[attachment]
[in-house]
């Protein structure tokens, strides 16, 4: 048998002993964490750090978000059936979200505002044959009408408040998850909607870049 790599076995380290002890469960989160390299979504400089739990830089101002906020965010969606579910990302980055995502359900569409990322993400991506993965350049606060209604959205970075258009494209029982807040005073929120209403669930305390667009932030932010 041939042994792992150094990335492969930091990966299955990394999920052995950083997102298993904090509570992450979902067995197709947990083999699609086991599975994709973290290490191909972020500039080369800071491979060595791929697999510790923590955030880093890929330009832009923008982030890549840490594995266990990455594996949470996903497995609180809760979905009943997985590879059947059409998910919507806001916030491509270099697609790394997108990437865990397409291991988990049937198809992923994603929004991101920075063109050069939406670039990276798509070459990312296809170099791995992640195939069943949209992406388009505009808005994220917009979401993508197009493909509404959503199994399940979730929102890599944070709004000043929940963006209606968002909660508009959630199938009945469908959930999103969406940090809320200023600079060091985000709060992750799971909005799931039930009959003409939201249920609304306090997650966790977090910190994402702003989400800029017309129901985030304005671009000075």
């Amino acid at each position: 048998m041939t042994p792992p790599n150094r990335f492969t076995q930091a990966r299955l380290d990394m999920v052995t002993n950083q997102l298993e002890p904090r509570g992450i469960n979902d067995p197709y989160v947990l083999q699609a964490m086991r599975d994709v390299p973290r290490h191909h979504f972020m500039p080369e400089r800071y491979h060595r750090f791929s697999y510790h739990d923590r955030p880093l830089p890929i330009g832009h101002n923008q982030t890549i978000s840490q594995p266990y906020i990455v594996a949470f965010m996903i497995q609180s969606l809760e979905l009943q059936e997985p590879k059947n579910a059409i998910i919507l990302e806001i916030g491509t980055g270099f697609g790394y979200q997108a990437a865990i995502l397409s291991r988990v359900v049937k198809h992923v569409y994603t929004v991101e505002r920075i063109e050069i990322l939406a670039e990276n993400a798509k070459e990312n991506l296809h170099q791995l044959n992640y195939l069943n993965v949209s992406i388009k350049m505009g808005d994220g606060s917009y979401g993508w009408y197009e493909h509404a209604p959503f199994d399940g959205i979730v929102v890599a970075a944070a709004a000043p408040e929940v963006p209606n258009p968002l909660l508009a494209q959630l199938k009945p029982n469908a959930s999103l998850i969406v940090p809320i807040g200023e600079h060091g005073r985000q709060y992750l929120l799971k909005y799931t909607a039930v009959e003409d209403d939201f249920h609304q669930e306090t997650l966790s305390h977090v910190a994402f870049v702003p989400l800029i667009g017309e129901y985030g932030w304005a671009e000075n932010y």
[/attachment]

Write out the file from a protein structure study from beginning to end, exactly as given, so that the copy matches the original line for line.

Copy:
[in-house]
């Protein structure tokens, strides 16, 4: 048998002993964490750090978000059936979200505002044959009408408040998850909607870049 790599076995380290002890469960989160390299979504400089739990830089101002906020965010969606579910990302980055995502359900569409990322993400991506993965350049606060209604959205970075258009494209029982807040005073929120209403669930305390667009932030932010 041939042994792992150094990335492969930091990966299955990394999920052995950083997102298993904090509570992450979902067995197709947990083999699609086991599975994709973290290490191909972020500039080369800071491979060595791929697999510790923590955030880093890929330009832009923008982030890549840490594995266990990455594996949470996903497995609180809760979905009943997985590879059947059409998910919507806001916030491509270099697609790394997108990437865990397409291991988990049937198809992923994603929004991101920075063109050069939406670039990276798509070459990312296809170099791995992640195939069943949209992406388009505009808005994220917009979401993508197009493909509404959503199994399940979730929102890599944070709004000043929940963006209606968002909660508009959630199938009945469908959930999103969406940090809320200023600079060091985000709060992750799971909005799931039930009959003409939201249920609304306090997650966790977090910190994402702003989400800029017309129901985030304005671009000075």
């Amino acid at each position: 048998m041939t042994p792992p790599n150094r990335f492969t076995q930091a990966r299955l380290d990394m999920v052995t002993n950083q997102l298993e002890p904090r509570g992450i469960n979902d067995p197709y989160v947990l083999q699609a964490m086991r599975d994709v390299p973290r290490h191909h979504f972020m500039p080369e400089r800071y491979h060595r750090f791929s697999y510790h739990d923590r955030p880093l830089p890929i330009g832009h101002n923008q982030t890549i978000s840490q594995p266990y906020i990455v594996a949470f965010m996903i497995q609180s969606l809760e979905l009943q059936e997985p590879k059947n579910a059409i998910i919507l990302e806001i916030g491509t980055g270099f697609g790394y979200q997108a990437a865990i995502l397409s291991r988990v359900v049937k198809h992923v569409y994603t929004v991101e505002r920075i063109e050069i990322l939406a670039e990276n993400a798509k070459e990312n991506l296809h170099q791995l044959n992640y195939l069943n993965v949209s992406i388009k350049m505009g808005d994220g606060s917009y979401g993508w009408y197009e493909h509404a209604p959503f199994d399940g959205i979730v929102v890599a970075a944070a709004a000043p408040e929940v963006p209606n258009p968002l909660l508009a494209q959630l199938k009945p029982n469908a959930s999103l998850i969406v940090p809320i807040g200023e600079h060091g005073r985000q709060y992750l929120l799971k909005y799931t909607a039930v009959e003409d209403d939201f249920h609304q669930e306090t997650l966790s305390h977090v910190a994402f870049v702003p989400l800029i667009g017309e129901y985030g932030w304005a671009e000075n932010y």